Sunday, 20 March 2016
Kew have continued to crank out solid beers. As a reminder, this brewery operates within a challenging set of parameters, such as only using English malts and hops. Kew's motivation here is sustainability. Off hand, I can't think of any other breweries in London that make such an effort, so Kew should be commended for their efforts.
Today I try the Petersham Porter. At 4.3%, it's a relatively mellow offering. It pours clear, rich brown with a creamy, beige head. The aroma is fairly straightforward, with moderate roasted malt character, hints of dusty earth and chocolate. The flavour carries light to moderate sweetness and has notes of smooth, chocolatey malts, toasted biscuits, subtle earthy bitterness, and accents of prune and raisin. It's light bodied with fine carbonation and a velvety texture. The finish is nicely balanced, with easygoing cocoa, some toasted toffee, hints of dried berries and more bitter earth.
Overall, it's a very drinkable beer, although not surprisingly (given the strength) it doesn't have a lot of depth. That's not a knock on it, however - I certainly recognise that this type of porter is built for drinking by the pint. It would be fun, though, if the brewery made a stronger version of this beer. I think if some of the characteristics that are already present were intensified, it could be quite interesting.
Another week, another new Kernel IPA. This one features two hops that I very much enjoy: Amarillo and Mosaic. Indeed, Kernel's single-hopped Amarillo and Mosaic IPAs are some of my favourite beers the brewery has ever produced. While I don't think this combination quite matches up to the level of the single-hopped versions, it's still outstanding, and more expressive than the vast majority of IPAs out there.
This one pours hazy orange-gold with a frothy white capping. The aroma features a lot of plump and juicy citrus, particularly orange and tangerine, along with melon, pear and a little dank pine. Light to medium sweet flavour with a nice pale, bready base, some ripe cantaloupe, more tangerine and orange, restrained piney bitterness. Medium bodied with average carbonation. It's lightly resinous on the finish, somewhat warming, with gooey citrus fruits, more orange, nectarine, tangerine, pine, further pale bread and melon. Overall, it is a classic Kernel IPA: juicy and vibrant, and the liquid vanishes all too quickly.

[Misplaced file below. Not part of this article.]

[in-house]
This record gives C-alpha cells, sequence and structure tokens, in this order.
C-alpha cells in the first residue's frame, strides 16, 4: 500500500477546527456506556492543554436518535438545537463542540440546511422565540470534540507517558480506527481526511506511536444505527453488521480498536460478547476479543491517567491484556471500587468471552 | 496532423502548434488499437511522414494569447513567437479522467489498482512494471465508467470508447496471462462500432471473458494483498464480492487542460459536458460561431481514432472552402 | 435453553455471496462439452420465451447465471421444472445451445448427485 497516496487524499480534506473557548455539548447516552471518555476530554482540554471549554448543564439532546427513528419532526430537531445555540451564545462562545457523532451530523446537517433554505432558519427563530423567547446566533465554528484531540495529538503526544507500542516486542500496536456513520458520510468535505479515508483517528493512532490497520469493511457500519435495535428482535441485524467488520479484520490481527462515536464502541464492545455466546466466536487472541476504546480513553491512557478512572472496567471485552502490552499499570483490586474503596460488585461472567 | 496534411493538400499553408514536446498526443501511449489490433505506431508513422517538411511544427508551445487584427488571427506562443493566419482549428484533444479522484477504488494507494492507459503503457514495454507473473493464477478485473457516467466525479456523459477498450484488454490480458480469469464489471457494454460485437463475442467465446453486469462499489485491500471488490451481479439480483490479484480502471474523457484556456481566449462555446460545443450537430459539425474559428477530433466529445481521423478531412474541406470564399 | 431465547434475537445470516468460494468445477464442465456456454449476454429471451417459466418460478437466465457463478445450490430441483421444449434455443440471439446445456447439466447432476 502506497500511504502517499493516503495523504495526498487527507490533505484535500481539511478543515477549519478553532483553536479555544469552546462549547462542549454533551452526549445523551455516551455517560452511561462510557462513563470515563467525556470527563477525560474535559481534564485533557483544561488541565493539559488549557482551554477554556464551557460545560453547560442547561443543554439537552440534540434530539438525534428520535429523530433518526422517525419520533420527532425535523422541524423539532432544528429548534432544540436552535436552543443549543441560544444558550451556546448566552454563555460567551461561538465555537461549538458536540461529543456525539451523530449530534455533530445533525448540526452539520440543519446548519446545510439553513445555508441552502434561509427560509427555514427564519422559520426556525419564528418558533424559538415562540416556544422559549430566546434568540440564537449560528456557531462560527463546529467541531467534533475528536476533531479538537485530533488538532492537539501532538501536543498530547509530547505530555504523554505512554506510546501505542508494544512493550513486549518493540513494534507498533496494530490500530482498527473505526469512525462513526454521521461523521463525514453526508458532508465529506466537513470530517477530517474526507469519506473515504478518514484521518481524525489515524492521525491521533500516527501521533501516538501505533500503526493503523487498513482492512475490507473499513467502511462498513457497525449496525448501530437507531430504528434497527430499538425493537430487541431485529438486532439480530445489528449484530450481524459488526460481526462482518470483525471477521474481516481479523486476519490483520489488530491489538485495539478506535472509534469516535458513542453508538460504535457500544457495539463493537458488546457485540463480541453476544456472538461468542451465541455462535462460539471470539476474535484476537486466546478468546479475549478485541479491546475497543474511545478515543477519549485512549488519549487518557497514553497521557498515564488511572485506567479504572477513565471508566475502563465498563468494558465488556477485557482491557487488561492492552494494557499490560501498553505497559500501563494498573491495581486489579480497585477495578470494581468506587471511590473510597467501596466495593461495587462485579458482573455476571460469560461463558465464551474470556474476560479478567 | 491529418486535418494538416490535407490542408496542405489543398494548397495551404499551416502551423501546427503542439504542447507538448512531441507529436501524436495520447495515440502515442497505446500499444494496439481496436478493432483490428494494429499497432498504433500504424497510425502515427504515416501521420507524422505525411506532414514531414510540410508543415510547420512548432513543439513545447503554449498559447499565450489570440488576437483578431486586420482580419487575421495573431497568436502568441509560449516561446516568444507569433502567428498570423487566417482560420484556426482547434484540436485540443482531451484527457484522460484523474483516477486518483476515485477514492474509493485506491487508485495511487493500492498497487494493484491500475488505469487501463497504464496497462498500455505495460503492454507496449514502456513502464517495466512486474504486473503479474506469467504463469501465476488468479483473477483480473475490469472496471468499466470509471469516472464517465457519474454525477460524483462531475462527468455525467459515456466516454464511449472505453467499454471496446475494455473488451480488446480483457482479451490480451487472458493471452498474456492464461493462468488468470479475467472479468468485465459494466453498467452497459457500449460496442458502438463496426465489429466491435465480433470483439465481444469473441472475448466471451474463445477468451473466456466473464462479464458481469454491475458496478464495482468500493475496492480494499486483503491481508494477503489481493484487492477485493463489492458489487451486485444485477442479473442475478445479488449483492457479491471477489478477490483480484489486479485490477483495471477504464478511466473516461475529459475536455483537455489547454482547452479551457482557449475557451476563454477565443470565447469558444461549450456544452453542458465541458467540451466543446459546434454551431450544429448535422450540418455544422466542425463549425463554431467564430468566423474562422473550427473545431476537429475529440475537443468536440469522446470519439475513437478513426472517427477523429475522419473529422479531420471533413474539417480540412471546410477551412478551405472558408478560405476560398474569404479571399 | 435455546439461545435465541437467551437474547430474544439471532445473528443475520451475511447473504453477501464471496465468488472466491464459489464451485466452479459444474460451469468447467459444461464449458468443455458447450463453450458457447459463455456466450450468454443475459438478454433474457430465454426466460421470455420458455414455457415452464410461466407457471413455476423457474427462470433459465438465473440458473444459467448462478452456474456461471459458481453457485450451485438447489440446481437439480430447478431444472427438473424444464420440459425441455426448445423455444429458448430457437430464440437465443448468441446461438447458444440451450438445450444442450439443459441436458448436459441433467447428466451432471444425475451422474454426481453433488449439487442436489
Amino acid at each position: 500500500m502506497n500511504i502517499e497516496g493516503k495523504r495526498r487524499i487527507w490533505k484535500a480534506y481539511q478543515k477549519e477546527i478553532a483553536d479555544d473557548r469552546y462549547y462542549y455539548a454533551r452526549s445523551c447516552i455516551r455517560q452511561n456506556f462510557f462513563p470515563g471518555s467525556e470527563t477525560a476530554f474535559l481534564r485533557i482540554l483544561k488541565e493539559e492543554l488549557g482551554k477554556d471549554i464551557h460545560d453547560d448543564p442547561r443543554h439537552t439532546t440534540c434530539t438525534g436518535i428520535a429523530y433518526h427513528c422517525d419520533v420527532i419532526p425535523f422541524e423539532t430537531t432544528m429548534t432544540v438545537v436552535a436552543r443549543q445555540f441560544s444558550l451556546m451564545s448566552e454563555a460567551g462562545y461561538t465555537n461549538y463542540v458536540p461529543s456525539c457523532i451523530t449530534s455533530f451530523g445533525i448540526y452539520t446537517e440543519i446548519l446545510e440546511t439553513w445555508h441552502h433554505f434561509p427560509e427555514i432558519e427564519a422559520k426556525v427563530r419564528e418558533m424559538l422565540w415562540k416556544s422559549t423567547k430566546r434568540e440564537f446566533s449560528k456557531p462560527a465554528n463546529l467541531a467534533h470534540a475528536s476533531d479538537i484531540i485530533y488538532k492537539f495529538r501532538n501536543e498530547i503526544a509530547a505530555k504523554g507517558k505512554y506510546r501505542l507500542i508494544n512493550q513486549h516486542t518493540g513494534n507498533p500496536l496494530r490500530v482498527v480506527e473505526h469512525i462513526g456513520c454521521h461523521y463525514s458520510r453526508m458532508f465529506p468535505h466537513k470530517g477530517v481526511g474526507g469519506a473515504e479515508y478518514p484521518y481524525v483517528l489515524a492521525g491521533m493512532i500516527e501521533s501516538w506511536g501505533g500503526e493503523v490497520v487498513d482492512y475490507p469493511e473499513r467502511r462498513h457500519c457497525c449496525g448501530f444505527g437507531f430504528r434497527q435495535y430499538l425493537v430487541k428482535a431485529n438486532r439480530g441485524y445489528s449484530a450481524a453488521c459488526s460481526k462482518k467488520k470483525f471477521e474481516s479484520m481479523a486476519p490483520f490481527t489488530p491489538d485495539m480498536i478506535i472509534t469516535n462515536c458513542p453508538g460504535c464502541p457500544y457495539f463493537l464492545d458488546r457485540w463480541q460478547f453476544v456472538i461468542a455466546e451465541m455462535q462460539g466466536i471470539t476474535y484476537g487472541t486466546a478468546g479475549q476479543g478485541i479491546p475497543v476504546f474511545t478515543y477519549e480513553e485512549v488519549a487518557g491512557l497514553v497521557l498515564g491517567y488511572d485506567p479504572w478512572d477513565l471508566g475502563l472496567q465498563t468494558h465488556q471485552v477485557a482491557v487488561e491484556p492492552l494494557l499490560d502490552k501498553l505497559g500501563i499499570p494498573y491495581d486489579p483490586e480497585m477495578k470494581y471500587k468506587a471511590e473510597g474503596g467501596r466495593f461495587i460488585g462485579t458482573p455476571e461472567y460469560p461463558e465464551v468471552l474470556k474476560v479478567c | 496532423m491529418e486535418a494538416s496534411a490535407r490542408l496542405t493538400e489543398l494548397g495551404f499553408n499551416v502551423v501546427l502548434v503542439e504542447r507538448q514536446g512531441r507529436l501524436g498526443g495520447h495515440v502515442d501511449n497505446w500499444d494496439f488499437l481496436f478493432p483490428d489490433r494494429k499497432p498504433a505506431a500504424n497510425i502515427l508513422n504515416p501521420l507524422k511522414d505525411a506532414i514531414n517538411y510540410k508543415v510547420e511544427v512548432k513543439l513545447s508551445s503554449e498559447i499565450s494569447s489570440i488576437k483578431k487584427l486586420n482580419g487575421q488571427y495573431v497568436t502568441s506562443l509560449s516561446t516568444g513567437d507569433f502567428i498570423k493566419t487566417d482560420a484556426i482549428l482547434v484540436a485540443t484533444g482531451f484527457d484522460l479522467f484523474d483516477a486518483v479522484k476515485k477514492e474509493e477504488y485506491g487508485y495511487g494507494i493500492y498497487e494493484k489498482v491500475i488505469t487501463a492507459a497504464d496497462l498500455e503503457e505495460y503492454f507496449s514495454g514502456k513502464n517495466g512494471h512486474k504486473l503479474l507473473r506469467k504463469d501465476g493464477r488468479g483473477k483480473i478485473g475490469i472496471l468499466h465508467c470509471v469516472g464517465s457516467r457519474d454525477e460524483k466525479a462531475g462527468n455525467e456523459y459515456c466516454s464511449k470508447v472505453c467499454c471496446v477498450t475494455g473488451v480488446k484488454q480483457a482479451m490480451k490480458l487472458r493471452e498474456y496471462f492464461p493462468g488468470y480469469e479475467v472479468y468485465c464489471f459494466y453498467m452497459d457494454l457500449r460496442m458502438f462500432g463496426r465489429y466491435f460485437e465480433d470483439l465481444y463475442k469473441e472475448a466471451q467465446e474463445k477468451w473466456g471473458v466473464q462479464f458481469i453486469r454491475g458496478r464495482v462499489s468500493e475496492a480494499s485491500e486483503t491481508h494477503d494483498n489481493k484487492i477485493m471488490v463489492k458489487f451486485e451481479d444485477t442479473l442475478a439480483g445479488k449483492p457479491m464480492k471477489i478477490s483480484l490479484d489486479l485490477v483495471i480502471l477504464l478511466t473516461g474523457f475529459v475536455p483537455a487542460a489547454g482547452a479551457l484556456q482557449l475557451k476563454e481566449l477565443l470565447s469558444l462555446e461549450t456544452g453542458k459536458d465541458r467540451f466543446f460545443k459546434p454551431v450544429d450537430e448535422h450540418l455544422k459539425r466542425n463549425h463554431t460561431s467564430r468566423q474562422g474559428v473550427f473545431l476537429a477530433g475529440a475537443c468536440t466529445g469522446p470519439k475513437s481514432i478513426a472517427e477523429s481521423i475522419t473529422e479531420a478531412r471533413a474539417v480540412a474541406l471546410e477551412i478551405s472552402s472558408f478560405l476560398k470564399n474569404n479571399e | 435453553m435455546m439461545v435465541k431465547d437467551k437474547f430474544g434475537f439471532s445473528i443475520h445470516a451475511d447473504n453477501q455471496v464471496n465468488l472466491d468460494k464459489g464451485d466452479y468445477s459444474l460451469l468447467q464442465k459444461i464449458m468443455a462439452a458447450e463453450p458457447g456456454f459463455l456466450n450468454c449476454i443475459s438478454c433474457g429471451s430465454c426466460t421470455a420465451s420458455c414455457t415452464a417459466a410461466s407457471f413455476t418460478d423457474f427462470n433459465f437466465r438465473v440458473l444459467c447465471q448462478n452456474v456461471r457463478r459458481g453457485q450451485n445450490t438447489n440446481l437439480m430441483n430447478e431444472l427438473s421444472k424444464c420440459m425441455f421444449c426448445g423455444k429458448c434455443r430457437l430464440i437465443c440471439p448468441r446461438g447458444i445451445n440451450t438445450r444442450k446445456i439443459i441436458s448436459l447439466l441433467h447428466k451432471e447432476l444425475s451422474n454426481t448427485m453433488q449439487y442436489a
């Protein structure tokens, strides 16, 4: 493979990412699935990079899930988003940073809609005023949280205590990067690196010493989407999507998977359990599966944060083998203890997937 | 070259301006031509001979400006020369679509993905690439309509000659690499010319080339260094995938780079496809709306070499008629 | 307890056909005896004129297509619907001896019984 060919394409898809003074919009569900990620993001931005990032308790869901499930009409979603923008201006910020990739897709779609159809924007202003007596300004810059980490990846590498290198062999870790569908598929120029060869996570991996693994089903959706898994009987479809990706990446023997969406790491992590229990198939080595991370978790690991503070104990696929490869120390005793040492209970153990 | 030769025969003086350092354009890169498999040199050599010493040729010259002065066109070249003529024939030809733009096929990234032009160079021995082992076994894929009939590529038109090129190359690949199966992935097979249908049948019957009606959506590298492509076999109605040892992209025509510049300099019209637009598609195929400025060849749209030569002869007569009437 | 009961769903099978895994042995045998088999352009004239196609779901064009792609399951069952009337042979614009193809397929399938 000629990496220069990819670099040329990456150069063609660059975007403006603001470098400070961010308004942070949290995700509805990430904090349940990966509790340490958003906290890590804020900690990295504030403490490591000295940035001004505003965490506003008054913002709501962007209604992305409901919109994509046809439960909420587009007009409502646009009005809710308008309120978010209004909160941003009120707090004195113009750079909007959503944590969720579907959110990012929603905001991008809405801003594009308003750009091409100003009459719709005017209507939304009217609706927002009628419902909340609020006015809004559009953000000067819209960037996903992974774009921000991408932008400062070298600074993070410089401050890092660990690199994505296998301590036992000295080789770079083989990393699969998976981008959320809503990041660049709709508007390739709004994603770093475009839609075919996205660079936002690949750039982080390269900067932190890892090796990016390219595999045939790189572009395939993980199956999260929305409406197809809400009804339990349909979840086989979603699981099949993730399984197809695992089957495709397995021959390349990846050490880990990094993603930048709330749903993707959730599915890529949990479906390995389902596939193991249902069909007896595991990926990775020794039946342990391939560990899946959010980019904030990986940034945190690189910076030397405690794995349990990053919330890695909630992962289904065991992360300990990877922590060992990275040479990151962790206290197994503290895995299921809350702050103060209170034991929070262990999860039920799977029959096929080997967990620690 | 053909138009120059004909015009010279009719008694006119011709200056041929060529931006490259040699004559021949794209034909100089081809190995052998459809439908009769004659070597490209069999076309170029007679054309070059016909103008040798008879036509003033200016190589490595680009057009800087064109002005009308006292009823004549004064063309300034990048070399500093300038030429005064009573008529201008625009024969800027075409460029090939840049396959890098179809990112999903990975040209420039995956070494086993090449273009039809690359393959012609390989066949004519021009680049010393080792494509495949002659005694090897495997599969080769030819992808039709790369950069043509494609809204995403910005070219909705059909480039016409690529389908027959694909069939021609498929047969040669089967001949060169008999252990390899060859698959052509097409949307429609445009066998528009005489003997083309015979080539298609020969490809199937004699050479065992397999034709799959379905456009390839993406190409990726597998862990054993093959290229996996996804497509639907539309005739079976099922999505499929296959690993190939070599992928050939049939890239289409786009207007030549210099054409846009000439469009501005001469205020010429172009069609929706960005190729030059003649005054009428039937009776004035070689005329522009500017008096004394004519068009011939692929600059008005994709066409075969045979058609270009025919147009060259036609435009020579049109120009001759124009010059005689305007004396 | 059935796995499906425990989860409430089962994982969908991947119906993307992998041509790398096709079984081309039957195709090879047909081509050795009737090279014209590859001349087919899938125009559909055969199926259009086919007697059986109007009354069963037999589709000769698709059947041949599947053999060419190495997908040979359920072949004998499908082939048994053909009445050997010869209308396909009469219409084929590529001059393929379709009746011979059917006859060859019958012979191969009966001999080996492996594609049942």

Today we try one of Kernel's stouts. This version is "a blend of two different stouts one of which was dry hopped" and has an ABV of 8%, which places it pretty close to 'imperial stout' territory, at least in my estimation.
I'm a huge fan of Kernel's stouts, whatever the ABV. While the brewery garners a significant amount of praise for their hoppy offerings - and deservedly - their dark stuff is, in many cases, just as good. The Export Stout London 1890, for example, is the highest-rated beer in its category ('Foreign Stout') on ratebeer.com. That's a huge accomplishment - the category includes a universe of more than 700 beers, according to RateBeer.
With that digression behind us, on to the beer at hand. Of note, it was bottled in October of 2015, so has presumably had enough time to coalesce.
This one pours deep brown, with a rich and lasting beige cream head. The aroma gives away a lot of dark chocolate, ashy roast and burnt coffee. The flavour follows wonderfully, with a hard-edged roasted malt character that I consider one of the hallmarks of Kernel's darker output. Again, we get a lot of dark and bittersweet cocoa, rich coffee, some scorched earth, and a moderate punch of alcohol. The beer is full bodied and somewhat chewy, with a delicate level of carbonation that lends the beer a velvety texture. The finish includes further bittersweet chocolate, earth, some woody dryness, very slight hints of oily pine, burnt sugars and an enveloping alcohol warmth. Overall, it's a classic Kernel stout: robust, richly layered and hugely drinkable.
I've always loved the low-ABV Partizan saisons. I typically drink them fresh but, for no reason other than curiosity, I aged a Saison Lemongrass for a little less than a year to see how, or if, the beer changes; it hasn't changed, really.
It's as delightful with a little age as it is fresh. It pours a perfectly clear pale yellow with moderate effervescence and a dense, creamy white head. The nose carries dry dough, biscuits, lavender, vanilla and hints of lemon. The flavour follows nicely, with mellow doughy sweetness, lemon meringue, a touch of bitter citrus peel, grass, straw. Its light body and lively, massaging carbonation makes the beer a pleasure to drink. The finish has further vanilla notes, lemon meringue, angel food cake, doughy biscuits and slight bitter hay.